This report from the UK think tank the Adam Smith Institute looks at rethinking the High Speed 2 (HS2) project.
A new paper by Adrian Quine, a rail expert, argues that the government should rethink the controversial HS2 project – and sets out a number of alternatives to save time, save money, and deliver an improved service for rail passengers: High Speed 2 (HS2) is substantially over budget, over time and will deliver limited benefits. Based on the latest cost estimates, it will return just 78 pence of value for every £1 of taxpayers’ money spent. Its motivation is political, not based on need, and it suffers from poor management and an excessively complex design. HS2 is unnecessarily fast for the relatively short distances it covers, will undermine access to intermediate stations and is likely to result in increased fares for travellers. Under HS2, a number of key northern cities destinations will lose direct trains to London, including Lancaster, Carlisle and Durham.
There is a need to expand capacity in rail lines. More capacity and speed improvements can be achieved in a smarter, quicker and less costly manner than is currently proposed by HS2. There are still sections of railway where 4 tracks are reduced to 3 or even 2 creating bottlenecks and severely limiting further growth. The mainlines do not directly serve cities such as Birmingham, Manchester or Leeds, requiring the use of slower regional connecting lines that halve speeds for the final 20-40 miles.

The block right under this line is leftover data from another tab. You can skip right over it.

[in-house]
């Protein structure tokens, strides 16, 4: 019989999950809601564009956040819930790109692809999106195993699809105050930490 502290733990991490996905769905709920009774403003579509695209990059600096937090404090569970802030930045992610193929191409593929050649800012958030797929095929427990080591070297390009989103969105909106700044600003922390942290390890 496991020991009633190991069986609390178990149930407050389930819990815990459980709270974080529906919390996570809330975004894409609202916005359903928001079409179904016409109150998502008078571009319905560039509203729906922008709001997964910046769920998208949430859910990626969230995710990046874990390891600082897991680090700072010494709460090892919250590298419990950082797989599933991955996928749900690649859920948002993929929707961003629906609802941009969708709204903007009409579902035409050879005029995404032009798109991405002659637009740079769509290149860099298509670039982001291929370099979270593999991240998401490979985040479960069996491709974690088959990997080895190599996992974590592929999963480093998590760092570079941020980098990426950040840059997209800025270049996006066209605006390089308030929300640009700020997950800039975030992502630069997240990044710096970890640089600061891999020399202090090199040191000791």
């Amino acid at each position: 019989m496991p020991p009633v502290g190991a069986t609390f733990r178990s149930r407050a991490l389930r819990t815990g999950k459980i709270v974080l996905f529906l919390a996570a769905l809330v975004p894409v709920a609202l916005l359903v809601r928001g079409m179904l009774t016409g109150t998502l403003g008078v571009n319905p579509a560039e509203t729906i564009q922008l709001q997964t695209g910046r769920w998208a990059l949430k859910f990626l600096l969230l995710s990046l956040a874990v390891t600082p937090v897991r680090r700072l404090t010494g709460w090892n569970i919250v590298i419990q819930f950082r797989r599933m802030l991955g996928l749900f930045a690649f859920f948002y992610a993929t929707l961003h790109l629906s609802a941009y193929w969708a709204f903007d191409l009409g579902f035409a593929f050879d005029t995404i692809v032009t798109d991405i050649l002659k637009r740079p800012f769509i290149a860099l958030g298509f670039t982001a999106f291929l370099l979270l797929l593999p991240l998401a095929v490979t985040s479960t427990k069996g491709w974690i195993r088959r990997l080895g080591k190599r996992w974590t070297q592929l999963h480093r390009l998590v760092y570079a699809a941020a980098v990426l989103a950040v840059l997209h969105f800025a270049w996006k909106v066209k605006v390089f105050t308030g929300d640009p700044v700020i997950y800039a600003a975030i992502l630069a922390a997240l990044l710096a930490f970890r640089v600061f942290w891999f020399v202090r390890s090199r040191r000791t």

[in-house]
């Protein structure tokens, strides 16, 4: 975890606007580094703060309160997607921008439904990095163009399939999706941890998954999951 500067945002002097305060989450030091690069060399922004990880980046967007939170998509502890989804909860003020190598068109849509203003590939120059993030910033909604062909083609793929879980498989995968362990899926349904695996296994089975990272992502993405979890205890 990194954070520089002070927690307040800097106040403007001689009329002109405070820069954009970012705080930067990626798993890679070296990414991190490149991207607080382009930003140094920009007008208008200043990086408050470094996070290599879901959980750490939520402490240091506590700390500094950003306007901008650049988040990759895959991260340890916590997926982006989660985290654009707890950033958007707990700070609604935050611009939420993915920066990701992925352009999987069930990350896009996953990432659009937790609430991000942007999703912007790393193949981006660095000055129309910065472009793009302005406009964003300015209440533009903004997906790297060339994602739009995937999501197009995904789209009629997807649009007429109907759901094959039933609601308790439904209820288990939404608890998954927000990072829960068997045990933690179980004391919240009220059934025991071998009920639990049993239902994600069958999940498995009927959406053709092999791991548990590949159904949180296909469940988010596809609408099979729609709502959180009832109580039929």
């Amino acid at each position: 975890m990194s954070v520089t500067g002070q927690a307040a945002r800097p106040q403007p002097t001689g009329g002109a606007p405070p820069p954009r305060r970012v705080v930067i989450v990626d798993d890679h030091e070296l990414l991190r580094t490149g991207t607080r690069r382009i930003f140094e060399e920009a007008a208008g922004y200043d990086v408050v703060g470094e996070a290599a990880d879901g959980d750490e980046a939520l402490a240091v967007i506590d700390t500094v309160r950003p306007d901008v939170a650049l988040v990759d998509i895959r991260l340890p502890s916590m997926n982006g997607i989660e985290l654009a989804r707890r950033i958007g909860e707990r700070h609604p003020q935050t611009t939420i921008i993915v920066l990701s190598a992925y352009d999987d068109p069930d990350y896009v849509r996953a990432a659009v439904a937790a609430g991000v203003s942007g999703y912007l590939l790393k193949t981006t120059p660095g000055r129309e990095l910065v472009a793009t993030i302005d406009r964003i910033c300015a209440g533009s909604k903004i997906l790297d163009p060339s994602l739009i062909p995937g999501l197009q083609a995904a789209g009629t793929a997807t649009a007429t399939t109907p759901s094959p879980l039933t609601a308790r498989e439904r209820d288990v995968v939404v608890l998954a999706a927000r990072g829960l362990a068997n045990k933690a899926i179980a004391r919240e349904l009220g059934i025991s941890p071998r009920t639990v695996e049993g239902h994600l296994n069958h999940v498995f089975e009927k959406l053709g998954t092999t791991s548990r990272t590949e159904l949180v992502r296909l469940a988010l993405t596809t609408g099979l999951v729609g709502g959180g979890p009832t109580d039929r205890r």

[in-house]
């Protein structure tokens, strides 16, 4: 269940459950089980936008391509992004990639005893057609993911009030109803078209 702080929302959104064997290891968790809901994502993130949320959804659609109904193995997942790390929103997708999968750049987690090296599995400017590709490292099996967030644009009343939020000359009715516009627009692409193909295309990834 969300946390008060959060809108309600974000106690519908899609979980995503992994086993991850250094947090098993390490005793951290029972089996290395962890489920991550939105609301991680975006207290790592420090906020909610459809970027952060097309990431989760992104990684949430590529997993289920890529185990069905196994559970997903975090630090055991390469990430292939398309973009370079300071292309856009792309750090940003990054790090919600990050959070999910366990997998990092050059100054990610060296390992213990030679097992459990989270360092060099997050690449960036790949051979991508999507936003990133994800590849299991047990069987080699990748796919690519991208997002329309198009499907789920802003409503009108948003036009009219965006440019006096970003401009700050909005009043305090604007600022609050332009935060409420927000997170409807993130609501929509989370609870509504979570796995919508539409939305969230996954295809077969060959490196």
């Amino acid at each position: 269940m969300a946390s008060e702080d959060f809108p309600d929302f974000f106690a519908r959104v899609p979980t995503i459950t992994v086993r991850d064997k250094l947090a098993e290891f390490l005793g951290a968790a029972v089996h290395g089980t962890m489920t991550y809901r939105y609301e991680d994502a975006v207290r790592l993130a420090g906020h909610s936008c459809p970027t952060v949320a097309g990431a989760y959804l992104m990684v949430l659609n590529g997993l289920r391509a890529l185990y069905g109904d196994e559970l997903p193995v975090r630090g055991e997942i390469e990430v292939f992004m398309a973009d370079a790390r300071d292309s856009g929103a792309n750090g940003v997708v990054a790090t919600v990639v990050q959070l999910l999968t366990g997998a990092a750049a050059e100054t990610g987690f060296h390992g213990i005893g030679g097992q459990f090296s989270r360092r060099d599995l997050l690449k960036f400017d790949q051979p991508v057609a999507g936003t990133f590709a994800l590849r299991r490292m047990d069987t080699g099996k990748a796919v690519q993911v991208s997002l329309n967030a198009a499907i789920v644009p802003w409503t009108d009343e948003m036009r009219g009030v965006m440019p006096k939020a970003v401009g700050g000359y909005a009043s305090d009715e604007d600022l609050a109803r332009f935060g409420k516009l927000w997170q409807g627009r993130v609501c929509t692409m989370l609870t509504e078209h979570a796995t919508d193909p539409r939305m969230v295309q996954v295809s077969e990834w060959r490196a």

There are a number of substantially less costly alternatives to current HS2 plans that could increase capacity. These include: (1) upgrading existing routes with new signalling, doubling the number of tracks, reopening mothballed lines, and timetable redesigns; (2) building new sections of conventional high speed, including between the mainlines and Manchester, Leeds and Birmingham, and upgrading northern sections of the mainlines; (3) maximising current infrastructure by targeting bottlenecks on conventional lines, including building flyovers at key junctions, upgrading the Chiltern route to Birmingham or reopening the southern section of the Great Central railway, raising line speeds to at least 125mph; (4) upgrading stations in London, Birmingham and Manchester; and (5) improving passenger experience. In order to deliver the rail infrastructure of the future, the Government could also look to private sector to fund projects that are specifically tailored to passenger needs and save the taxpayer billions in the process. Adrian is also the author of the ASI’s report “A Third Way for Britain’s Railways”.Read Full Report